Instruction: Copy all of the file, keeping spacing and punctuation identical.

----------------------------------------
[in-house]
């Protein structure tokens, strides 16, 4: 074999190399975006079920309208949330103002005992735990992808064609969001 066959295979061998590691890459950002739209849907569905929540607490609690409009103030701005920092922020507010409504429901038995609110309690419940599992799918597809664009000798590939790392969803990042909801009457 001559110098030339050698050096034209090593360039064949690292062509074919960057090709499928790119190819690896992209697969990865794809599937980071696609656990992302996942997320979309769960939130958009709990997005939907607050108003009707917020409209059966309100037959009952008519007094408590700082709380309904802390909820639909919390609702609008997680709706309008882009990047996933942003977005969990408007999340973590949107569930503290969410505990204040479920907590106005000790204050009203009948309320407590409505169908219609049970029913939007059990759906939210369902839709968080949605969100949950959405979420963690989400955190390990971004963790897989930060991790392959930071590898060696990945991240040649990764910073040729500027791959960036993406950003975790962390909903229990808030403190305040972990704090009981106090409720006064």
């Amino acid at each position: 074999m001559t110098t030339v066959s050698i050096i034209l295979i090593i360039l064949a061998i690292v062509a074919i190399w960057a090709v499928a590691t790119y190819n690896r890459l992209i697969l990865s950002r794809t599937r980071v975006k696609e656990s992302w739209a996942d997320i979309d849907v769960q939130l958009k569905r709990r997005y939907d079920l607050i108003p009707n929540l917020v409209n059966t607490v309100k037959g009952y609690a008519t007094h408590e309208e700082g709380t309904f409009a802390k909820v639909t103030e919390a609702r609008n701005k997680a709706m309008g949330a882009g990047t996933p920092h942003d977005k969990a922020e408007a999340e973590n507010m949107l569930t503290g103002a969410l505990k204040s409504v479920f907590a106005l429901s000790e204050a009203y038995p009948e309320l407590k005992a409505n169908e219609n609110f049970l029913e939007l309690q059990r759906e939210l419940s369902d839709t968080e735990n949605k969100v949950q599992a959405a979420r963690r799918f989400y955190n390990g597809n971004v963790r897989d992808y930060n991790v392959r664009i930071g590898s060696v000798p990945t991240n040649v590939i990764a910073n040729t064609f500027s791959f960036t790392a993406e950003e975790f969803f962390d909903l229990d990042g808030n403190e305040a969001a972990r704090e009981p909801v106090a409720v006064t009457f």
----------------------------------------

[in-house]
């Protein structure tokens, strides 16, 4: 074999190399975006079920309208949330103002005992735990992808064609969001 066959295979061998590691890459950002739209849907569905929540607490609690409009103030701005920092922020507010409504429901038995609110309690419940599992799918597809664009000798590939790392969803990042909801009457 001559110098030339050698050096034209090593360039064949690292062509074919960057090709499928790119190819690896992209697969990865794809599937980071696609656990992302996942997320979309769960939130958009709990997005939907607050108003009707917020409209059966309100037959009952008519007094408590700082709380309904802390909820639909919390609702609008997680709706309008882009990047996933942003977005969990408007999340973590949107569930503290969410505990204040479920907590106005000790204050009203009948309320407590409505169908219609049970029913939007059990759906939210369902839709968080949605969100949950959405979420963690989400955190390990971004963790897989930060991790392959930071590898060696990945991240040649990764910073040729500027791959960036993406950003975790962390909903229990808030403190305040972990704090009981106090409720006064």
């Amino acid at each position: 074999m001559t110098t030339v066959s050698i050096i034209l295979i090593i360039l064949a061998i690292v062509a074919i190399w960057a090709v499928a590691t790119y190819n690896r890459l992209i697969l990865s950002r794809t599937r980071v975006k696609e656990s992302w739209a996942d997320i979309d849907v769960q939130l958009k569905r709990r997005y939907d079920l607050i108003p009707n929540l917020v409209n059966t607490v309100k037959g009952y609690a008519t007094h408590e309208e700082g709380t309904f409009a802390k909820v639909t103030e919390a609702r609008n701005k997680a709706m309008g949330a882009g990047t996933p920092h942003d977005k969990a922020e408007a999340e973590n507010m949107l569930t503290g103002a969410l505990k204040s409504v479920f907590a106005l429901s000790e204050a009203y038995p009948e309320l407590k005992a409505n169908e219609n609110f049970l029913e939007l309690q059990r759906e939210l419940s369902d839709t968080e735990n949605k969100v949950q599992a959405a979420r963690r799918f989400y955190n390990g597809n971004v963790r897989d992808y930060n991790v392959r664009i930071g590898s060696v000798p990945t991240n040649v590939i990764a910073n040729t064609f500027s791959f960036t790392a993406e950003e975790f969803f962390d909903l229990d990042g808030n403190e305040a969001a972990r704090e009981p909801v106090a409720v006064t009457f």